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Right to Counsel Hill Briefing

Thursday, May 30, 2019   (0 Comments)
Posted by: Kim Dvorchak
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The Congressional Caucus on Foster Youth
and the
Congressional Caucus on Crime Prevention and Youth Development
invite you to join us for a briefing on
 
Right to Counsel in Child Abuse and Neglect Dependency Cases
Tuesday, June 4, 2019 
11:00 am to Noon
Rayburn House Office Building, Rm. 2325 
Washington, DC
 
More than 430,000 US children have pending cases in state child welfare courts.
 
Child welfare courts have incredible power to affect family, personal, and legal relationships. Yet, there is no national right to legal counsel for parties in a state dependency proceeding.
 
This briefing will address why effective legal representation is critical to protect the legal rights of children, parents, and Tribes and to ensure cases are quickly resolved in successful reunification with parents, adoption or guardianship. The briefing will review progress and the status of access to counsel in state child welfare dependency cases. The briefing will identify existing and prospective opportunities to ensure the rights of all parties are protected within the child welfare system.
 
Panelists will provide personal stories about and expertise on the need for high quality legal counsel for all parties in state dependency proceedings.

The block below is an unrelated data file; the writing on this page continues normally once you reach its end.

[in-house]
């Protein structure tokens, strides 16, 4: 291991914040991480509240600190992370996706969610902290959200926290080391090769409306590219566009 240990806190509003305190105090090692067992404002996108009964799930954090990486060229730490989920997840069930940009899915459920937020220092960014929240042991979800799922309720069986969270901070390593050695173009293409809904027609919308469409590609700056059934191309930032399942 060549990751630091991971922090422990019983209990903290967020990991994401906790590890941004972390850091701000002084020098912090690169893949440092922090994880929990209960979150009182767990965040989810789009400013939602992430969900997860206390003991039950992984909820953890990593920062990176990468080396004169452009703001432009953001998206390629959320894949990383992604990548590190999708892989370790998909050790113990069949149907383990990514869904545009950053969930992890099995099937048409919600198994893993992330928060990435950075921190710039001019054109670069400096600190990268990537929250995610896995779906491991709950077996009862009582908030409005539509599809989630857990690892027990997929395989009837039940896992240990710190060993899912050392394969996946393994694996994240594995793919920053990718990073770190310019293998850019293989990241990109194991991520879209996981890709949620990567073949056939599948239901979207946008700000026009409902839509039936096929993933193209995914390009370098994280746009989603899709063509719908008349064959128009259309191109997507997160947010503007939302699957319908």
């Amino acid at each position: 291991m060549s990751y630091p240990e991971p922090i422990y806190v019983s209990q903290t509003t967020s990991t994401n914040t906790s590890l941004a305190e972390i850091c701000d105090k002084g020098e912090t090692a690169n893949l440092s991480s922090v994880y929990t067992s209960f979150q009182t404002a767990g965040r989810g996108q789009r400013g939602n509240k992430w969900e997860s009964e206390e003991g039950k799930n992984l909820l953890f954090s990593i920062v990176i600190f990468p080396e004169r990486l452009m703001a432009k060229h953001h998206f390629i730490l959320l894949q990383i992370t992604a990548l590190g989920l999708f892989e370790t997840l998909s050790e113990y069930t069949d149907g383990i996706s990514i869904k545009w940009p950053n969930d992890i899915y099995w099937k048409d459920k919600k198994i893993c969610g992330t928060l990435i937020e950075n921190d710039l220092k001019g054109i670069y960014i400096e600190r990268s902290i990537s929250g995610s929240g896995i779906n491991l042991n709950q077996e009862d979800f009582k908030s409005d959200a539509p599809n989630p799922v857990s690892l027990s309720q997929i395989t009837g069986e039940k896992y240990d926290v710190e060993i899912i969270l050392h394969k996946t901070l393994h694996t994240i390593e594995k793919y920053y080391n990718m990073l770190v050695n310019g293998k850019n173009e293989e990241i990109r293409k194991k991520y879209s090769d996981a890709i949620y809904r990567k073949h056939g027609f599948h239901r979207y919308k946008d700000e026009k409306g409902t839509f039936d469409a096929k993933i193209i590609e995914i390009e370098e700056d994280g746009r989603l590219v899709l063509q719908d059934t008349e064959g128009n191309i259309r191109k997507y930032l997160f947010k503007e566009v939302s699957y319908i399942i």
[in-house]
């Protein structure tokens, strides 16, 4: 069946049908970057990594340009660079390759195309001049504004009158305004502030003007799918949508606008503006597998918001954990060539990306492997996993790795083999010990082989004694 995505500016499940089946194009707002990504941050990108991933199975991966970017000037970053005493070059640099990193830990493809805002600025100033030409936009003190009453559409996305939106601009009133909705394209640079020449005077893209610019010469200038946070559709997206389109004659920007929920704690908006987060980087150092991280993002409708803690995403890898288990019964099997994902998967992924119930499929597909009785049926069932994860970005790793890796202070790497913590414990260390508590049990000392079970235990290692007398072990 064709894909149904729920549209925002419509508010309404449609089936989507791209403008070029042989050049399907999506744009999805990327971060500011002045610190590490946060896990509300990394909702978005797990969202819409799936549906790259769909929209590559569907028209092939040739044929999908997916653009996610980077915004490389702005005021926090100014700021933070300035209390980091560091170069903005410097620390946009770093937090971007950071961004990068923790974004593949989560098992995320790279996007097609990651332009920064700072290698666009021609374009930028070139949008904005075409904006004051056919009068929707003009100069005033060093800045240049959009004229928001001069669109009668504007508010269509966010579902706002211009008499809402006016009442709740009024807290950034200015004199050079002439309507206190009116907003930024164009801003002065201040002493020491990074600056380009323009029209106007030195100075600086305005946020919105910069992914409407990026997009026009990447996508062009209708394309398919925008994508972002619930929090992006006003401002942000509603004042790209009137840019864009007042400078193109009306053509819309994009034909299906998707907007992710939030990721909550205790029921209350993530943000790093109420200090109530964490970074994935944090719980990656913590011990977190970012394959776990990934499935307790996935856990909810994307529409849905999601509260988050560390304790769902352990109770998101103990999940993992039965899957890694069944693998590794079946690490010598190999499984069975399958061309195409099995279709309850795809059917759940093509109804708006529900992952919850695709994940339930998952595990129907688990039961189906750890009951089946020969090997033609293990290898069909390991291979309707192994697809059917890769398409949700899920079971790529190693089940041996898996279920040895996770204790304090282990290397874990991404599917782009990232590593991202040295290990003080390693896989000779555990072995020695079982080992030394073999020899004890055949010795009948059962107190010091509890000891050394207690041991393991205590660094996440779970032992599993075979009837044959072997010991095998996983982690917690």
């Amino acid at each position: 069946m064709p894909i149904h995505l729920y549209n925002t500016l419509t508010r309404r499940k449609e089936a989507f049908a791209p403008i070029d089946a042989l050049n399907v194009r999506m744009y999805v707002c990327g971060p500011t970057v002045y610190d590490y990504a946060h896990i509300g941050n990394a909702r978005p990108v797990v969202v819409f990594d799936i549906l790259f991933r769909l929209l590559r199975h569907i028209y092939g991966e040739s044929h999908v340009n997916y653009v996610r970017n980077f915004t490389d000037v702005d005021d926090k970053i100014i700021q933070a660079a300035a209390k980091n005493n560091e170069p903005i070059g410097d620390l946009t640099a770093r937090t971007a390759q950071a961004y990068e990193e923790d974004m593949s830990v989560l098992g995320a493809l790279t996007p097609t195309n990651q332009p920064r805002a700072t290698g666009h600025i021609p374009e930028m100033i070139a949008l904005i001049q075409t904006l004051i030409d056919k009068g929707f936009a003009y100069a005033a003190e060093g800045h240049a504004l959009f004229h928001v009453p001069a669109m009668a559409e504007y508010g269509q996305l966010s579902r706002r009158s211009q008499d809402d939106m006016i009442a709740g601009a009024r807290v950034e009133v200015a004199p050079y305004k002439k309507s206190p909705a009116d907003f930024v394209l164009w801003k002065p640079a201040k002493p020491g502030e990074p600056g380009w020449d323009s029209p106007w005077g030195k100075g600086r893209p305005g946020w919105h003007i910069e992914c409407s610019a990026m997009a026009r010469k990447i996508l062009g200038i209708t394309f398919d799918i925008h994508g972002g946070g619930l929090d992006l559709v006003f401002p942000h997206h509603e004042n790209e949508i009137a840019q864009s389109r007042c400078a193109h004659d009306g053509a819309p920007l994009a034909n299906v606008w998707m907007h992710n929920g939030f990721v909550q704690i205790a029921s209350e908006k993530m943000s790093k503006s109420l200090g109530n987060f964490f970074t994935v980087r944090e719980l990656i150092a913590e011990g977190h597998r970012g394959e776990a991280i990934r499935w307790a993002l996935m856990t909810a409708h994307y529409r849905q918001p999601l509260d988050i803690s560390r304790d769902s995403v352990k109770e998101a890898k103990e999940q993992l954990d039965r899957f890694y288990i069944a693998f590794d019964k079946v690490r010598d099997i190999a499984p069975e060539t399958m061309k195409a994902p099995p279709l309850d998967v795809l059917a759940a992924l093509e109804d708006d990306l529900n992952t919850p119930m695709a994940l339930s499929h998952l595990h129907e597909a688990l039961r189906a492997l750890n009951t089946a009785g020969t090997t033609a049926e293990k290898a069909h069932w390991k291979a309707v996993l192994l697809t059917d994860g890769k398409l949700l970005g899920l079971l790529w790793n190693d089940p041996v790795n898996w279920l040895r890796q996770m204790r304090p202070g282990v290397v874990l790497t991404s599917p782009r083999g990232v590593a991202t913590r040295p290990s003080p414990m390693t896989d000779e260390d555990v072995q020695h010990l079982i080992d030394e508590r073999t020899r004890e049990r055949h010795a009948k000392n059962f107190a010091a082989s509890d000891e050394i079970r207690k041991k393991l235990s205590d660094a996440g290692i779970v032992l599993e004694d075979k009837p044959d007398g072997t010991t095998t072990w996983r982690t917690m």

Moderator: Prudence Beidler Carr, Director, ABA Center on Children and the Law, highlights findings from the new report card on “A Child’s Right to Counsel, 4th ed. by First Star Institute and The Children’s Advocacy Institute, and policy issues related to children’s right to counsel.
 
Foster Youth Voice:  Former foster youth Frank Utomo and Levi Zwick-Tapley share their perspectives on how legal representation affected their cases.
 
Tribal Courts: Yurok Tribal Court Judge, Abby Abinanti addresses tribal interests and the role of legal counsel in state court proceedings to which the Indian Child Welfare Act applies.
 
Parent Right to Counsel: Martin Guggenheim, Professor of Law, New York University Law School, Family Defense Clinic discusses the importance of quality parent representation.
 
Practice Perspective: Murphy B. Henry, attorney and Child Welfare Law Specialist, represents parents and caretakers as an attorney as well as children as an attorney and as a guardian ad litem. She explains how the lawyers interact with each other, with guardians ad litem, and clients in District of Columbia child welfare cases.

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